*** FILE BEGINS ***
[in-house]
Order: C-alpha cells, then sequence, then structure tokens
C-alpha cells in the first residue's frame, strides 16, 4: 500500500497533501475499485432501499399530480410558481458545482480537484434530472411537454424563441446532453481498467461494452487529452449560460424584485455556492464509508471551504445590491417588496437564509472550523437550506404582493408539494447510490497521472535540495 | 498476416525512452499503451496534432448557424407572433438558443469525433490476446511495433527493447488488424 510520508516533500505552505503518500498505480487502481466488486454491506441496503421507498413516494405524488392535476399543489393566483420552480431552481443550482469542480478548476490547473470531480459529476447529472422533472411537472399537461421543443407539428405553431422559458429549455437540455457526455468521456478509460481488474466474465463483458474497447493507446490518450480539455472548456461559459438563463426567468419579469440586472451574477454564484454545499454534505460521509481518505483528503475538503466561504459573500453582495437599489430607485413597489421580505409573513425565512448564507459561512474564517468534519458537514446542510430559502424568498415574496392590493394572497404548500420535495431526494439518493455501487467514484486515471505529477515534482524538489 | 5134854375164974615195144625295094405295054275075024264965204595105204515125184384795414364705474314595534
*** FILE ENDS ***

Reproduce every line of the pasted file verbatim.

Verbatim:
[in-house]
Order: C-alpha cells, then sequence, then structure tokens
C-alpha cells in the first residue's frame, strides 16, 4: 500500500497533501475499485432501499399530480410558481458545482480537484434530472411537454424563441446532453481498467461494452487529452449560460424584485455556492464509508471551504445590491417588496437564509472550523437550506404582493408539494447510490497521472535540495 | 498476416525512452499503451496534432448557424407572433438558443469525433490476446511495433527493447488488424 510520508516533500505552505503518500498505480487502481466488486454491506441496503421507498413516494405524488392535476399543489393566483420552480431552481443550482469542480478548476490547473470531480459529476447529472422533472411537472399537461421543443407539428405553431422559458429549455437540455457526455468521456478509460481488474466474465463483458474497447493507446490518450480539455472548456461559459438563463426567468419579469440586472451574477454564484454545499454534505460521509481518505483528503475538503466561504459573500453582495437599489430607485413597489421580505409573513425565512448564507459561512474564517468534519458537514446542510430559502424568498415574496392590493394572497404548500420535495431526494439518493455501487467514484486515471505529477515534482524538489 | 5134854375164974615195144625295094405295054275075024264965204595105204515125184384795414364705474314595534